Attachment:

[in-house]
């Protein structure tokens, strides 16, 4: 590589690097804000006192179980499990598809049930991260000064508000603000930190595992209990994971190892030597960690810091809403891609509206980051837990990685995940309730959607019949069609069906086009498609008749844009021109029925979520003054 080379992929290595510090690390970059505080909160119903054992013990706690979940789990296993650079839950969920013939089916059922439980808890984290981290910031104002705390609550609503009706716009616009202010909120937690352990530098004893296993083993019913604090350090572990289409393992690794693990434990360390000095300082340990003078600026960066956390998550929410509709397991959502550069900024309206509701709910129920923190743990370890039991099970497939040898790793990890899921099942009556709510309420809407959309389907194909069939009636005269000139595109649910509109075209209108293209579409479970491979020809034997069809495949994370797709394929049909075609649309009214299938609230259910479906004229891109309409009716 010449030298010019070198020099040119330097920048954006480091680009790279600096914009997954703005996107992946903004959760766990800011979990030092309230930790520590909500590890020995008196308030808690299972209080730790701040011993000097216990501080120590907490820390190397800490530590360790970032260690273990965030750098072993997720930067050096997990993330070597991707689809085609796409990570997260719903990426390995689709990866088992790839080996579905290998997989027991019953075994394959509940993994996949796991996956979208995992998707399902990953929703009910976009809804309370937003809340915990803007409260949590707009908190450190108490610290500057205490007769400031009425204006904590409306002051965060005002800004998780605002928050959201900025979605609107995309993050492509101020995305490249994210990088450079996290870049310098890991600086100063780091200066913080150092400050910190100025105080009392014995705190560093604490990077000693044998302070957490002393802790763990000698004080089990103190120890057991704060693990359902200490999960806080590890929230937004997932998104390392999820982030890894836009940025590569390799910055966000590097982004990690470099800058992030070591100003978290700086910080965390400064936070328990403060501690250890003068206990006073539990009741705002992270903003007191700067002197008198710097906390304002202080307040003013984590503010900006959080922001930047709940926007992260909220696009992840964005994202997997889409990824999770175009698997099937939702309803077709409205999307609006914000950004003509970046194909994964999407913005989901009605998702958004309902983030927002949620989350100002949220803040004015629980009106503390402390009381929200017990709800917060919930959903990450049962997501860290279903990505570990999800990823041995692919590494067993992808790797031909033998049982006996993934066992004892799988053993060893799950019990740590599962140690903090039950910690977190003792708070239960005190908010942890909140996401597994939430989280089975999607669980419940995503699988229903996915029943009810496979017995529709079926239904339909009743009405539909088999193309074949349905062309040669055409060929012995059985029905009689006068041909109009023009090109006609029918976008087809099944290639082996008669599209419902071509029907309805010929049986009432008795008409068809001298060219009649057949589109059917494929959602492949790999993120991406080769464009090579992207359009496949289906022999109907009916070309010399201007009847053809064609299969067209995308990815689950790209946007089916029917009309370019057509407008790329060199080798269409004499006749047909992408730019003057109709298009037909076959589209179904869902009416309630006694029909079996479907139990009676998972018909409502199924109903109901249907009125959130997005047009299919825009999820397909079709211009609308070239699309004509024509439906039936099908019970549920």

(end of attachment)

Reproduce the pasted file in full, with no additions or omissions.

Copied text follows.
[in-house]
């Protein structure tokens, strides 16, 4: 590589690097804000006192179980499990598809049930991260000064508000603000930190595992209990994971190892030597960690810091809403891609509206980051837990990685995940309730959607019949069609069906086009498609008749844009021109029925979520003054 080379992929290595510090690390970059505080909160119903054992013990706690979940789990296993650079839950969920013939089916059922439980808890984290981290910031104002705390609550609503009706716009616009202010909120937690352990530098004893296993083993019913604090350090572990289409393992690794693990434990360390000095300082340990003078600026960066956390998550929410509709397991959502550069900024309206509701709910129920923190743990370890039991099970497939040898790793990890899921099942009556709510309420809407959309389907194909069939009636005269000139595109649910509109075209209108293209579409479970491979020809034997069809495949994370797709394929049909075609649309009214299938609230259910479906004229891109309409009716 010449030298010019070198020099040119330097920048954006480091680009790279600096914009997954703005996107992946903004959760766990800011979990030092309230930790520590909500590890020995008196308030808690299972209080730790701040011993000097216990501080120590907490820390190397800490530590360790970032260690273990965030750098072993997720930067050096997990993330070597991707689809085609796409990570997260719903990426390995689709990866088992790839080996579905290998997989027991019953075994394959509940993994996949796991996956979208995992998707399902990953929703009910976009809804309370937003809340915990803007409260949590707009908190450190108490610290500057205490007769400031009425204006904590409306002051965060005002800004998780605002928050959201900025979605609107995309993050492509101020995305490249994210990088450079996290870049310098890991600086100063780091200066913080150092400050910190100025105080009392014995705190560093604490990077000693044998302070957490002393802790763990000698004080089990103190120890057991704060693990359902200490999960806080590890929230937004997932998104390392999820982030890894836009940025590569390799910055966000590097982004990690470099800058992030070591100003978290700086910080965390400064936070328990403060501690250890003068206990006073539990009741705002992270903003007191700067002197008198710097906390304002202080307040003013984590503010900006959080922001930047709940926007992260909220696009992840964005994202997997889409990824999770175009698997099937939702309803077709409205999307609006914000950004003509970046194909994964999407913005989901009605998702958004309902983030927002949620989350100002949220803040004015629980009106503390402390009381929200017990709800917060919930959903990450049962997501860290279903990505570990999800990823041995692919590494067993992808790797031909033998049982006996993934066992004892799988053993060893799950019990740590599962140690903090039950910690977190003792708070239960005190908010942890909140996401597994939430989280089975999607669980419940995503699988229903996915029943009810496979017995529709079926239904339909009743009405539909088999193309074949349905062309040669055409060929012995059985029905009689006068041909109009023009090109006609029918976008087809099944290639082996008669599209419902071509029907309805010929049986009432008795008409068809001298060219009649057949589109059917494929959602492949790999993120991406080769464009090579992207359009496949289906022999109907009916070309010399201007009847053809064609299969067209995308990815689950790209946007089916029917009309370019057509407008790329060199080798269409004499006749047909992408730019003057109709298009037909076959589209179904869902009416309630006694029909079996479907139990009676998972018909409502199924109903109901249907009125959130997005047009299919825009999820397909079709211009609308070239699309004509024509439906039936099908019970549920």